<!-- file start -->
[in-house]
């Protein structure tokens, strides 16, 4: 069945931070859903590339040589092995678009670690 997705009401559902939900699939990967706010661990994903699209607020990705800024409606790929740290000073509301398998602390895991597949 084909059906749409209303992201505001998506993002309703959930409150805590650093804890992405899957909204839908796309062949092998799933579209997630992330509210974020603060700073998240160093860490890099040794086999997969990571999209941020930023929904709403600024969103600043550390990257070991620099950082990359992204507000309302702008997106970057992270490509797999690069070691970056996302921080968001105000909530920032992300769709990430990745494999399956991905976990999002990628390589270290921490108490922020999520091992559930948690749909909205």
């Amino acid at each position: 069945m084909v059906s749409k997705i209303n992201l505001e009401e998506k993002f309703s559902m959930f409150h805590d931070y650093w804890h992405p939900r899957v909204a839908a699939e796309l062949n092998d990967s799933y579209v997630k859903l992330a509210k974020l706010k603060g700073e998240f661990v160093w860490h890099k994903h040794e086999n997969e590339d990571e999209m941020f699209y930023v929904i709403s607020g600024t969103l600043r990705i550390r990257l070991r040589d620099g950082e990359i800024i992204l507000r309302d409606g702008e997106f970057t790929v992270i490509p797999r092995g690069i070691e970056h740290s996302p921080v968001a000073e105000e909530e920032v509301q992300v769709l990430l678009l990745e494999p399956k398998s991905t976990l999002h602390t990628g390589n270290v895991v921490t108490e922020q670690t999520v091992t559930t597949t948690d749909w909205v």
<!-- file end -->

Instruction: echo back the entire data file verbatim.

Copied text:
[in-house]
């Protein structure tokens, strides 16, 4: 069945931070859903590339040589092995678009670690 997705009401559902939900699939990967706010661990994903699209607020990705800024409606790929740290000073509301398998602390895991597949 084909059906749409209303992201505001998506993002309703959930409150805590650093804890992405899957909204839908796309062949092998799933579209997630992330509210974020603060700073998240160093860490890099040794086999997969990571999209941020930023929904709403600024969103600043550390990257070991620099950082990359992204507000309302702008997106970057992270490509797999690069070691970056996302921080968001105000909530920032992300769709990430990745494999399956991905976990999002990628390589270290921490108490922020999520091992559930948690749909909205």
């Amino acid at each position: 069945m084909v059906s749409k997705i209303n992201l505001e009401e998506k993002f309703s559902m959930f409150h805590d931070y650093w804890h992405p939900r899957v909204a839908a699939e796309l062949n092998d990967s799933y579209v997630k859903l992330a509210k974020l706010k603060g700073e998240f661990v160093w860490h890099k994903h040794e086999n997969e590339d990571e999209m941020f699209y930023v929904i709403s607020g600024t969103l600043r990705i550390r990257l070991r040589d620099g950082e990359i800024i992204l507000r309302d409606g702008e997106f970057t790929v992270i490509p797999r092995g690069i070691e970056h740290s996302p921080v968001a000073e105000e909530e920032v509301q992300v769709l990430l678009l990745e494999p399956k398998s991905t976990l999002h602390t990628g390589n270290v895991v921490t108490e922020q670690t999520v091992t559930t597949t948690d749909w909205v």